That is what this moment calls for. Sadly, tragically, we are not currently blessed with leaders who have this sense of foresight.

After Charlottesville

I’ve been reticent to write about the horrors of the past few days. Not because I haven’t been completely obsessed with it all; simply because I didn’t think I had anything new to contribute.

After all, when my family and neighbors and I were at our town’s rally against hate on Sunday night after Charlottesville, I was in kind of snarky mood. (It happens.) My overwhelming sense was: “Really? We still have to do this? We have to protest the KKK and American Nazis? In 2017?” What was running through my head that evening was the voice of John Belushi ז״ל: “I hate Illinois Nazis.”

And of course, I’m appalled by the moral black hole that is the Executive Branch of the government.

So I’ve read the articles (obsessively), and the op-eds, and the letters from rabbis to their communities, and the statements from community organizations—all of whom appropriately have expressed revulsion that Nazi slogans and symbols are resurging and that the White House can only muster half-hearted condemnation (at best; at worst, “they made me do it!”) of the most appalling people in America. The movement to normalize white supremacy in the highest level of governments is terrifying.  This meme by satirist Andy Borowitz kind of summed it up for me: “Man with Jewish Grandchildren Reluctant to Criticize Nazis.”

But it turns out that there are a couple of wrinkles I’d like to see get some more attention, so here goes:

(1)  The Jewish members of Trump’s inner circle—and I mean National Economic Council chairman Gary Cohn and Treasury Secretary Steven Mnuchin—what are they still doing there? They should follow the lead of the CEOs who resigned from presidential advisory councils and resign their posts. Collaborating with evil is evil; this is no time to say, “Well, maybe I can change things from the inside.”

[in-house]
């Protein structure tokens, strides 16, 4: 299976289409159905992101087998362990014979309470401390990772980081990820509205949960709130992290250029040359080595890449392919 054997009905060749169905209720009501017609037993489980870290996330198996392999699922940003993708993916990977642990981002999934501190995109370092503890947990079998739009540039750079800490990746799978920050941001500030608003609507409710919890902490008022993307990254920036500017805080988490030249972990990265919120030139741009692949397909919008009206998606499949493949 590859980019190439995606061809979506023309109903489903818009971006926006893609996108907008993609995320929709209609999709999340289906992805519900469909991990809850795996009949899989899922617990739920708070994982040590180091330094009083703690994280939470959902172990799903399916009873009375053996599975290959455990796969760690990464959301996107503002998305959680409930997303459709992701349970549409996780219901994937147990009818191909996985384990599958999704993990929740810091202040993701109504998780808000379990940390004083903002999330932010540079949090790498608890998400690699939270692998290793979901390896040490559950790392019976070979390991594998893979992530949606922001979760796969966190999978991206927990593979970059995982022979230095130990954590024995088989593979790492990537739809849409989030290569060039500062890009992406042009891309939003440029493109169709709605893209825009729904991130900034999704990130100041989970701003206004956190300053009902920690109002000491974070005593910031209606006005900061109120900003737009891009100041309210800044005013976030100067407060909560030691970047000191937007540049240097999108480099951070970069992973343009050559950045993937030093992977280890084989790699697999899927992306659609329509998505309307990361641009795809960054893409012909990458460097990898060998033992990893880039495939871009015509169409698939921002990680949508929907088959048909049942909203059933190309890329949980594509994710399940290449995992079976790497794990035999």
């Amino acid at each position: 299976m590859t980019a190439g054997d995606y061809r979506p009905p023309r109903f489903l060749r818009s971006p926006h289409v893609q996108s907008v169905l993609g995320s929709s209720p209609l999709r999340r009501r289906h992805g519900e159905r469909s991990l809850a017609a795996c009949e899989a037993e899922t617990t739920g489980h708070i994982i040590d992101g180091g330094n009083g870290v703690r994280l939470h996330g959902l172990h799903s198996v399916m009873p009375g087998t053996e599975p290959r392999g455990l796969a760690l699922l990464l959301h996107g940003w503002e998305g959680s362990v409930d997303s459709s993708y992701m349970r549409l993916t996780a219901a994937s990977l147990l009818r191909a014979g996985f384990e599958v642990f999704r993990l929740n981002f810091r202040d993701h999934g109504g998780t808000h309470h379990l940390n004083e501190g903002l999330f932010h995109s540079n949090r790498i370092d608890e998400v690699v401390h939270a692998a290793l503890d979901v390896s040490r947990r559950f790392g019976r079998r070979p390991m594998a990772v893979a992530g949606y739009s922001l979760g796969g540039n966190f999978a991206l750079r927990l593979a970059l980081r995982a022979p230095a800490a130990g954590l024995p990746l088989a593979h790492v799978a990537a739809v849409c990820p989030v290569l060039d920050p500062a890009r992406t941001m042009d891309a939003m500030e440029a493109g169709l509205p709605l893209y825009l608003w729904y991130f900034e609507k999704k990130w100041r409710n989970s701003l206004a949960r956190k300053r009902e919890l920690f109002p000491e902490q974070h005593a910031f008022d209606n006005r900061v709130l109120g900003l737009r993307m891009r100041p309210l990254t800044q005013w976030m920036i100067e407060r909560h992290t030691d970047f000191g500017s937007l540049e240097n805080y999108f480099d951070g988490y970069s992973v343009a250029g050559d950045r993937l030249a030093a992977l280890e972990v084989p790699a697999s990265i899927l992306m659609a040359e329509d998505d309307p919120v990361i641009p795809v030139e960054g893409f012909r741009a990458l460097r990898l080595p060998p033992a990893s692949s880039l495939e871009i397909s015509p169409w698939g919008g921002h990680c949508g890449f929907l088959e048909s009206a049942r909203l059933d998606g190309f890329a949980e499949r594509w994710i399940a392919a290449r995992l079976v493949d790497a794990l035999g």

Just as it was the moral responsibility of Jewish board members to resign from the Carter Center when it became apparent that former President Jimmy Carter was irredeemably anti-Israel, there are bigger things at stake. You can’t say, “Well, in my little corner of the administration, we had a different agenda.” 

(2)  Domestic terrorism:  You don’t like American Nazis and the KKK? Great—that shouldn’t exactly be controversial.  But legislatively speaking:  Now we must be calling out the administration for its proposing to remove domestic groups from certain anti-terrorist organizations, in order to focus solely on Islamic terror. I don’t think this actually went into effect—this administration is insidiously non-transparent—but it did openly propose the idea. Reject it; make sure that lawmakers keep all these groups on domestic terror watchlists (and having the funding to do something about it).

(3)   Don’t change the subject. I was bemused to watch yesterday’s press conference with the President, where at the beginning, middle, and end of the questions-and-answers it was clear that he wanted to talk about anything other than Charlottesville. “How about a couple of infrastructure questions?” he kept asking to reporters who weren’t interested in discussing infrastructure while the residue of a Nazi march in Virginia lingered.

And kudos to right-wing pundits such as Charles Krauthammer, with whom I agree practically never.  But on Fox, Krauthammer wasn’t standing for any dissembling from Trump apologist Laura Ingraham:

Ms. Ingraham, a Trump supporter who has been courted by the White House, allowed that the president’s remarks might have hurt his agenda [my italics]. But she also offered a partial defense, saying of Mr. Trump, “He made some points that were factually right.”

Mr. Krauthammer retorted, “What Trump did today was a moral disgrace,” and said that the president had broken from his predecessors who recognized the history of civil rights.

“I’m not going to pass moral judgment on whether Donald Trump is morally on the same plane as you are, Charles,” Ms. Ingraham replied.

Don’t let them change the subject. That goes too for the likes of Rabbi Marvin Hier—whose moral blinders let him intone a bathetic prayer at the Inauguration—who this morning on CNN condemned Nazis, but tried as hard as he could to change the subject to Iran’s pursuit of nukes. Iran is a horror—but Hier's desire to talk about anything other than the topic at hand was pretty transparent.